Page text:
As the Father has loved Me, so have I loved you.
“As the Father has loved Me, so have I loved you.”
A Meditation on John 15:9
I’ve read this verse for almost forty years, but I’m not sure I have let myself hear what Jesus is actually saying.
Why? Because I don’t want to blaspheme, or even come close to it.
No way do I want to dishonor God by crossing that line.
So when I’ve come to John 15:9 over the years in my reading, I think I’ve unconsciously put spiritual asbestos between me and the text. Why? To insulate myself from the radiance and heat of five simple words that are almost too good to be true:
“…so have I loved you.”
Surely He can’t mean…
Think of it—how does the Father love the Son? With absolute, unreserved, everlasting, unwavering, joyful, affectionate, radiant, glorious love beyond all imagining. Words fail. God is love. The Father, Son, and Spirit, by definition, enjoy an eternal state of infinite love within the holy Trinity.
“As the Father has loved Me…”
This is the love for One who is infinitely worthy from One who is infinitely holy. Jesus absolutely deserves it. God joyfully gives it to Him.
But to me? To You?
I realized I have unconsciously softened the words of Jesus, taking them to be a metaphor. You know, the love the Father has for the Son is similar in some ways to the love the Lord has for me. Similar, but obviously, different. It can’t be the same in kind, or if it is, it can’t be the same amount, or intensity, because I’m not Jesus. Only He is worthy of that kind of love.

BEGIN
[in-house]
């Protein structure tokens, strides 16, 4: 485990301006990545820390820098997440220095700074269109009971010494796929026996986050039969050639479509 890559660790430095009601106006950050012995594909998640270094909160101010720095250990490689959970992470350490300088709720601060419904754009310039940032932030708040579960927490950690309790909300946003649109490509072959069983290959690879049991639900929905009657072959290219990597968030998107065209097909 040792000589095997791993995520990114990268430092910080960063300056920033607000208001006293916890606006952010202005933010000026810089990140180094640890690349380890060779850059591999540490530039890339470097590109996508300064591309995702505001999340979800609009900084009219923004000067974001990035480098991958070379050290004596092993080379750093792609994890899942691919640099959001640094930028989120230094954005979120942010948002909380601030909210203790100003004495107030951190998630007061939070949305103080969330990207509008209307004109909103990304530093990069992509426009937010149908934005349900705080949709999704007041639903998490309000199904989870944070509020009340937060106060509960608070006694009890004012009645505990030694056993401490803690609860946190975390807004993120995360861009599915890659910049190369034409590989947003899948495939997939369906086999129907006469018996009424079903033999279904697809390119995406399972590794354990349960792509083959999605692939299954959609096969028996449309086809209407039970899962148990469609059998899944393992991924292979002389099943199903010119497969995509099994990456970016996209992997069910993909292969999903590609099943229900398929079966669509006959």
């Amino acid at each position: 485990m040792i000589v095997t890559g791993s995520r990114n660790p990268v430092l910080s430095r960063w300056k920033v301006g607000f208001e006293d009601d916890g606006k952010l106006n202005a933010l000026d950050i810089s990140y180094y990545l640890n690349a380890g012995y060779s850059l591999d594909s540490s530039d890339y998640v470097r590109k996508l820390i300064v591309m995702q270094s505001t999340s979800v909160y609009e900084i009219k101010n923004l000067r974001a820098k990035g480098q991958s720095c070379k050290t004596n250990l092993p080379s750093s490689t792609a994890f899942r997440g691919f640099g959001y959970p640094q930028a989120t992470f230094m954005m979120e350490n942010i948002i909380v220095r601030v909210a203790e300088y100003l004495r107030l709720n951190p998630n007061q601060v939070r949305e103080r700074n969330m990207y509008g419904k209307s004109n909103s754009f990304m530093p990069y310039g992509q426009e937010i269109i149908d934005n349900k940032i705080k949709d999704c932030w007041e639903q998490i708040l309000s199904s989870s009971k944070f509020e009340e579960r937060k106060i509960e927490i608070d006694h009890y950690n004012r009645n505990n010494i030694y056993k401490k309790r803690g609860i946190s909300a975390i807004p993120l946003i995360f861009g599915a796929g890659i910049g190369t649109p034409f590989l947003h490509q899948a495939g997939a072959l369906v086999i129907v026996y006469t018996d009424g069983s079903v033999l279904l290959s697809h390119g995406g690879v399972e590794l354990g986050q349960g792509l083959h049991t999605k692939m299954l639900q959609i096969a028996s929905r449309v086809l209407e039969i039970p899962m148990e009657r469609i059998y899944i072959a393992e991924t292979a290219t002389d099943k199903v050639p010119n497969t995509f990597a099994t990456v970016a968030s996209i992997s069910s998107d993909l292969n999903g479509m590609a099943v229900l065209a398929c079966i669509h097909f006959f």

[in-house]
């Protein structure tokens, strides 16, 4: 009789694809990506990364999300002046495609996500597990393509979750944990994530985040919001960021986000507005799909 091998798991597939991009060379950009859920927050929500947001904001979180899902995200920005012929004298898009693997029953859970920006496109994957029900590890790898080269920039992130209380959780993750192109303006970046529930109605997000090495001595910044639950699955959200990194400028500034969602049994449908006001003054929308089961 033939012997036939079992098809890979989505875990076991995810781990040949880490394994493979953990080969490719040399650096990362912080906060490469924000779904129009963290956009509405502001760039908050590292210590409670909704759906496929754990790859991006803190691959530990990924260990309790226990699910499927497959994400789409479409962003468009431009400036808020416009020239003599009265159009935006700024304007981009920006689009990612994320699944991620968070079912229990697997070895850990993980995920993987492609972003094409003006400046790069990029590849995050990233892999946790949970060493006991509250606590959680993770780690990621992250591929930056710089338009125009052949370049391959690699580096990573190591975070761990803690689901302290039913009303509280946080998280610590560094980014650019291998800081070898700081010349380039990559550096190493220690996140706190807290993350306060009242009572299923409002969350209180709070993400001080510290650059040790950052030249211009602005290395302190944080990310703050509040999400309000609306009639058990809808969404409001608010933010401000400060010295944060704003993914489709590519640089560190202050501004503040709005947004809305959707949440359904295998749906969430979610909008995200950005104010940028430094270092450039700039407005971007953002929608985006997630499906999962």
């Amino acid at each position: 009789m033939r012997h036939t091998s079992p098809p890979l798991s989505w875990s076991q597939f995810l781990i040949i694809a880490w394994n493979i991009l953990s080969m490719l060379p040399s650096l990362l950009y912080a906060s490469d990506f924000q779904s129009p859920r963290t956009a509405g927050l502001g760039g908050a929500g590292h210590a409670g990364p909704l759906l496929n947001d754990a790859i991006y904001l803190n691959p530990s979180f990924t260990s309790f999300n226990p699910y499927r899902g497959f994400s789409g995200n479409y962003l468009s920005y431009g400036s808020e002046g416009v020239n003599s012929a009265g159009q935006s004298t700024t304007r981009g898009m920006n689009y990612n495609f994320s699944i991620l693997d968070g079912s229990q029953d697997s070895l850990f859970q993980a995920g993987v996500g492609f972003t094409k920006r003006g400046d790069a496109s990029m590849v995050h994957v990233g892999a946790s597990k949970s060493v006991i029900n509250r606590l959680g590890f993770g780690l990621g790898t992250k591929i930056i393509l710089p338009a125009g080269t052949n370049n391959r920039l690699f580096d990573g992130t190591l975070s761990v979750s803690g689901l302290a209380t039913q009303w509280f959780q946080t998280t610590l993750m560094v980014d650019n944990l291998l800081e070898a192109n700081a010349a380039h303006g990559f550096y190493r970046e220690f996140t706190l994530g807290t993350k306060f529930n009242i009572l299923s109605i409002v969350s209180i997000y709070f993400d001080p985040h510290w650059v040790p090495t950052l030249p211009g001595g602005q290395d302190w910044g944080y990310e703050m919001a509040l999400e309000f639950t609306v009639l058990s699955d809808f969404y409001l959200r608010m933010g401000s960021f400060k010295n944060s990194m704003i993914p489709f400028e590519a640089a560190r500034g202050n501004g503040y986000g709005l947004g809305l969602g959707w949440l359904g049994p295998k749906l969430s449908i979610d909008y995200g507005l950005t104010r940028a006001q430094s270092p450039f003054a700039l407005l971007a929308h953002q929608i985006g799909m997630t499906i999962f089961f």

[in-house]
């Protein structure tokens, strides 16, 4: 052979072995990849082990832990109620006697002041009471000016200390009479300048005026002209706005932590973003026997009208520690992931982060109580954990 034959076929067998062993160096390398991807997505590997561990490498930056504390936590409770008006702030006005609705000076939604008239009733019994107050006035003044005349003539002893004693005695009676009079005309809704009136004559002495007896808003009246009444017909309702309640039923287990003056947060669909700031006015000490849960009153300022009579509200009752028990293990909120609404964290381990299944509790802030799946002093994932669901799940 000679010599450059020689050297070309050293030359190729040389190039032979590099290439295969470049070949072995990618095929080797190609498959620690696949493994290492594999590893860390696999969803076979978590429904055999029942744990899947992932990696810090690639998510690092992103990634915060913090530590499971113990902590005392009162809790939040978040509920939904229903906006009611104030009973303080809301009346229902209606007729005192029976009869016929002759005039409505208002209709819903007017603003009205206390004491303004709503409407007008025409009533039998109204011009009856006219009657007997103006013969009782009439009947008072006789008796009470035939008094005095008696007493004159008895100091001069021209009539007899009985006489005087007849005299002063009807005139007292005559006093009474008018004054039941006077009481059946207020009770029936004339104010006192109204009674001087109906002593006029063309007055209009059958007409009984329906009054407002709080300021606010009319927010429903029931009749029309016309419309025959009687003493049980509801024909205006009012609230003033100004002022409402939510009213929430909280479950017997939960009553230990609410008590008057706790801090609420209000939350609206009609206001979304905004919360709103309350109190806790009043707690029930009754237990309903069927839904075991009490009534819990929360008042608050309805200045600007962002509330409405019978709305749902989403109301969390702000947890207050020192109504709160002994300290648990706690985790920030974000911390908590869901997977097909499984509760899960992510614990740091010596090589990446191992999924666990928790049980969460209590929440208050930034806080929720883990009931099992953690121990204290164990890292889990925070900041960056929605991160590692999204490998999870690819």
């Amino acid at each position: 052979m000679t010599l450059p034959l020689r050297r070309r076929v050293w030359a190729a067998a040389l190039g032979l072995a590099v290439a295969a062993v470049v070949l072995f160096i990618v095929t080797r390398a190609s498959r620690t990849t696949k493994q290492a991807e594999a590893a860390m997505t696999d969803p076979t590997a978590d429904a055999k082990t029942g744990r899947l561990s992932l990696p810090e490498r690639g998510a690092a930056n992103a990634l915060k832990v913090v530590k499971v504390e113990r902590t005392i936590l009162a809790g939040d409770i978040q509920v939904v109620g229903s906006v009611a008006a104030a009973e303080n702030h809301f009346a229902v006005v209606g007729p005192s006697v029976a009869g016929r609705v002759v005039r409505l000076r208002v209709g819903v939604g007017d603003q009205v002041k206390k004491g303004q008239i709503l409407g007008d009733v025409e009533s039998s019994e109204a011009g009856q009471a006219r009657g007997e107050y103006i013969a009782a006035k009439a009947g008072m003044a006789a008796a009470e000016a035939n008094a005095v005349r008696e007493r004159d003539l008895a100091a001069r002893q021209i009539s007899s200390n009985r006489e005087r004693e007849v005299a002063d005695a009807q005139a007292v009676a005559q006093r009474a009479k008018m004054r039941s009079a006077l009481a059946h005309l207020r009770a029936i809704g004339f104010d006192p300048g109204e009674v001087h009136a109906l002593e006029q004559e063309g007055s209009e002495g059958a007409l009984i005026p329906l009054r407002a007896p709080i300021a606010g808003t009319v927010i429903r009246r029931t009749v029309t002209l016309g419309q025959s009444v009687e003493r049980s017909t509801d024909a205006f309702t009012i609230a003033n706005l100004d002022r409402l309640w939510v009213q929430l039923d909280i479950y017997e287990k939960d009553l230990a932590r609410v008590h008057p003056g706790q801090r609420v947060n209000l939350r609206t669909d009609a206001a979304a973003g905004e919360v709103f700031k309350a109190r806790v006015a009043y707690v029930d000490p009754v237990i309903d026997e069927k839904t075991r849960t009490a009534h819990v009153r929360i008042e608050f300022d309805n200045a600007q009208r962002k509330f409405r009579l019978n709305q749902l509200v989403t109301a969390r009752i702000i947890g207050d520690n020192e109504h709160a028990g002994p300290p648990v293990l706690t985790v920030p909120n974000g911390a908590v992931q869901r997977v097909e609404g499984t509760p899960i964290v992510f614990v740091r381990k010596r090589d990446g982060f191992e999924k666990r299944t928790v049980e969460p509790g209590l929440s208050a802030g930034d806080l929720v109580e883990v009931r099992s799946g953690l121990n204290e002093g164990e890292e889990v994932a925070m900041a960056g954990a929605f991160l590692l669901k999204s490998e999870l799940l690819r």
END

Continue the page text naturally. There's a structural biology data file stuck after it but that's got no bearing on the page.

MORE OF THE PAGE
Wouldn’t it be unthinkable for God to focus the Divine love for the Divine—the love enjoyed within the Trinity between Father, Son, and Spirit—to focus THAT love outside the Divine, toward creatures? Toward you and me? Yes, unthinkable, except for those five words from Jesus:
“…so have I loved you.”
Just contemplating the possibility prompts me to draw back. I want to say along with Peter, “Go away from me, Lord, I am a sinful man.”
I want to say along with Isaiah, “Woe to me, for I am undone. For I am a man of unclean lips.”
Maybe we should give ourselves some slack for being so careful to not be presumptuous about John 15:9. Because we know that our culture is awash in self-centered Christianity. The default human setting is always self, but born-again hearts love giving glory to Christ alone.
So how do we square that with John 15:9?
We let Scripture interpret Scripture. We let God tell us what He meant. God gets to decide what’s blasphemy and what isn’t. So we become like the Bereans and we examine the Scriptures carefully to see what interpretation is correct.